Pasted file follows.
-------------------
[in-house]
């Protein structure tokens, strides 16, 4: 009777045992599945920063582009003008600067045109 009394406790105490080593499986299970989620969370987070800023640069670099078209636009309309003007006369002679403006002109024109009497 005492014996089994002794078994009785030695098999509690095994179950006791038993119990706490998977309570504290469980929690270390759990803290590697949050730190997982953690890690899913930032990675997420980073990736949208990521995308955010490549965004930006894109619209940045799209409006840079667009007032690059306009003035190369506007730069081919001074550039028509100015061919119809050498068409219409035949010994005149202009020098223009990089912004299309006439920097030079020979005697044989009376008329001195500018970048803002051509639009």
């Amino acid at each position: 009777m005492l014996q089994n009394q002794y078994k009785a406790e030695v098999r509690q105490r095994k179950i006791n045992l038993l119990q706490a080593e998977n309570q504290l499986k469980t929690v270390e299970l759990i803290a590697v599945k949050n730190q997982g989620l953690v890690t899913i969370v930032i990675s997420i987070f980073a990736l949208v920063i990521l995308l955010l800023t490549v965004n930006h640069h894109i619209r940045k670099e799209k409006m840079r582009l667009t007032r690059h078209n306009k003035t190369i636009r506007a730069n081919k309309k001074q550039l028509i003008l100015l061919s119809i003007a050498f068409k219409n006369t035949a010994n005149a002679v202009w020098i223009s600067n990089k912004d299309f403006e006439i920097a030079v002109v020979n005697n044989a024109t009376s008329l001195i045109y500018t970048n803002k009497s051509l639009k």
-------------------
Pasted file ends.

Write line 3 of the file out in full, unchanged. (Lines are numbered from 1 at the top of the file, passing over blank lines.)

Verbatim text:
């Amino acid at each position: 009777m005492l014996q089994n009394q002794y078994k009785a406790e030695v098999r509690q105490r095994k179950i006791n045992l038993l119990q706490a080593e998977n309570q504290l499986k469980t929690v270390e299970l759990i803290a590697v599945k949050n730190q997982g989620l953690v890690t899913i969370v930032i990675s997420i987070f980073a990736l949208v920063i990521l995308l955010l800023t490549v965004n930006h640069h894109i619209r940045k670099e799209k409006m840079r582009l667009t007032r690059h078209n306009k003035t190369i636009r506007a730069n081919k309309k001074q550039l028509i003008l100015l061919s119809i003007a050498f068409k219409n006369t035949a010994n005149a002679v202009w020098i223009s600067n990089k912004d299309f403006e006439i920097a030079v002109v020979n005697n044989a024109t009376s008329l001195i045109y500018t970048n803002k009497s051509l639009k």